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Moving across a Century

Women’s Short Fiction from Virginia Woolf to Ali Smith


Edited By Laura Lojo Rodriguez

The difference between modernism and postmodernism has been object to constant revision from a variety of critical perspectives. The present collection of essays on women’s short fiction tackles anew this thorny distinction from the theoretical perspective sketched by psychoanalytical philosopher Slavoj Žižek. According to Žižek, modernism hints at the incompleteness of the Symbolic Order, but does so from a separate, marginal and alternative sphere of enjoyment. Postmodernism, on the contrary, exposes the fundamental inconsistency of the Symbolic Order by giving it a central place at the very core of the text. The key distinguishing feature is the mutation of the status of paternal authority throughout a century to which modernist and postmodernist texts are responsive. Starting from this theoretical premise, this volume analyses the work of five major women practitioners of the short story – Virginia Woolf, Katherine Mansfield, Elizabeth Bowen, Angela Carter, and Ali Smith – to offer fresh critical readings of canonical pieces that exhibit either a modernist or a postmodernist sensibility. The volume has, therefore, both critical and theoretical value: it redefines Woolf ’s and Mansfield’s modernist status, the transitional character of Bowen’s short stories, and the different versions of postmodernism found in the work of Carter and Smith, while, at once, contributing to the reassessment of modernism and postmodernism from a new theoretical angle. The methodological consistency of the book – half-way between collection of essays and monograph – places it at a remove from the usual collection of critical pieces from disparate perspectives around a particular issue.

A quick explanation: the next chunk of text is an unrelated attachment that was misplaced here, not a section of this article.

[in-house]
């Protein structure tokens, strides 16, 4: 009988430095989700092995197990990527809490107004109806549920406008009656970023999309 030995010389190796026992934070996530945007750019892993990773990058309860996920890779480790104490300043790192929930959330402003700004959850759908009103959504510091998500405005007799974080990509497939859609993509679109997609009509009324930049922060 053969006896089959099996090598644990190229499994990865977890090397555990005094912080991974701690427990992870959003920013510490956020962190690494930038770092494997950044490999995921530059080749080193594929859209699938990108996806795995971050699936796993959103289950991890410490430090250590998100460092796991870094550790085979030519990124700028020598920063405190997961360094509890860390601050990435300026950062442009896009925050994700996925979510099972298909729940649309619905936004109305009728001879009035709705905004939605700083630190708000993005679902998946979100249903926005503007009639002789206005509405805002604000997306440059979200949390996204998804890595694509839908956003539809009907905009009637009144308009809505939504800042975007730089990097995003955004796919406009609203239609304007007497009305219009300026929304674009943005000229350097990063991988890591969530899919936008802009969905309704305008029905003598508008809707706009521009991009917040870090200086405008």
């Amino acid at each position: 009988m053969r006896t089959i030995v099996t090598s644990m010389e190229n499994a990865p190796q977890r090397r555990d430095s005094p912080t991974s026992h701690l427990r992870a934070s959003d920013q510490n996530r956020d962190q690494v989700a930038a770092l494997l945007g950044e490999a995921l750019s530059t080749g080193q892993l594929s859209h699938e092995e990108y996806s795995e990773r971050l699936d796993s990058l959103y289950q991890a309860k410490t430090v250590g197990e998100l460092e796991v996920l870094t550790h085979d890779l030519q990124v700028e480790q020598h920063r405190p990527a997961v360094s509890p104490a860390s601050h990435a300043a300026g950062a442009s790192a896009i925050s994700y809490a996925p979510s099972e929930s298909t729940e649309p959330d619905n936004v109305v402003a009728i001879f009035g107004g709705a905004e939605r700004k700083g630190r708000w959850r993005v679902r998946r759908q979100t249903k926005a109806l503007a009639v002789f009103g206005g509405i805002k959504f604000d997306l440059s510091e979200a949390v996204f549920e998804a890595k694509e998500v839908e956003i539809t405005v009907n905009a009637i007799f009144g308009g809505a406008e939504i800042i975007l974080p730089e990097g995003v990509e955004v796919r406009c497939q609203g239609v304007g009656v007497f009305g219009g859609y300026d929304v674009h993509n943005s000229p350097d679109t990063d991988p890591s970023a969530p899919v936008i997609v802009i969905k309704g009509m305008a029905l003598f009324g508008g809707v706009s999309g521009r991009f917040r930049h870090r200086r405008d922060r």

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Chapter 3. “Shifting the Ground”: Elizabeth Bowen’s Late Modernism Foreshadows a Postmodern Aesthetics 55 - IRENE IGLESIAS PENA


IRENE IGLESIAS PENA Chapter 3. “Shifting the Ground”: Elizabeth Bowen’s Late Modernism Foreshadows a Postmodern Aesthetics This chapter examines the transitional character of Elizabeth Bowen’s writing as poised between a modernist and a postmodernist mode of rep- resentation. Bowen’s ‘late modernism’ still shares with high modernism an ontological quest for order and coherence amidst a sense of loss of ground, yet it also foreshadows the postmodernist abandonment of such quest and its explanatory powers. Philosopher Slavoj Žižek’s defi nition of late modernism serves as an appropriate framework for situating Bowen’s work at the confl uence between both modernist and postmodernist proce- dures. In Žižek’s view, late modernist works comprise two different dis- courses: a framing narrative refl ecting the set of norms and social practices that are confi gurative of identity and a major narrative that undermines its cohesiveness. In terms of Lacanian psychoanalysis, the frame discourse reproduces the regulations of the symbolic order, which the subject has internalised under the form of a prohibitive paternal fi gure during the process of identity formation. On the other hand, the central narrative cor- responds to the enactment of jouissance, an experience of being at odds with the requirements of socialization, and it does so by registering fan- tasy formations that expose its very inconsistencies. Bowen’s short stories ‘The Happy Autumn Fields’ and ‘Look At All Those Roses’ undermine the authority of the paternal agency through the evocation of surrogate forms of being associated to their protagonists’ life as pre-subjects. Both...

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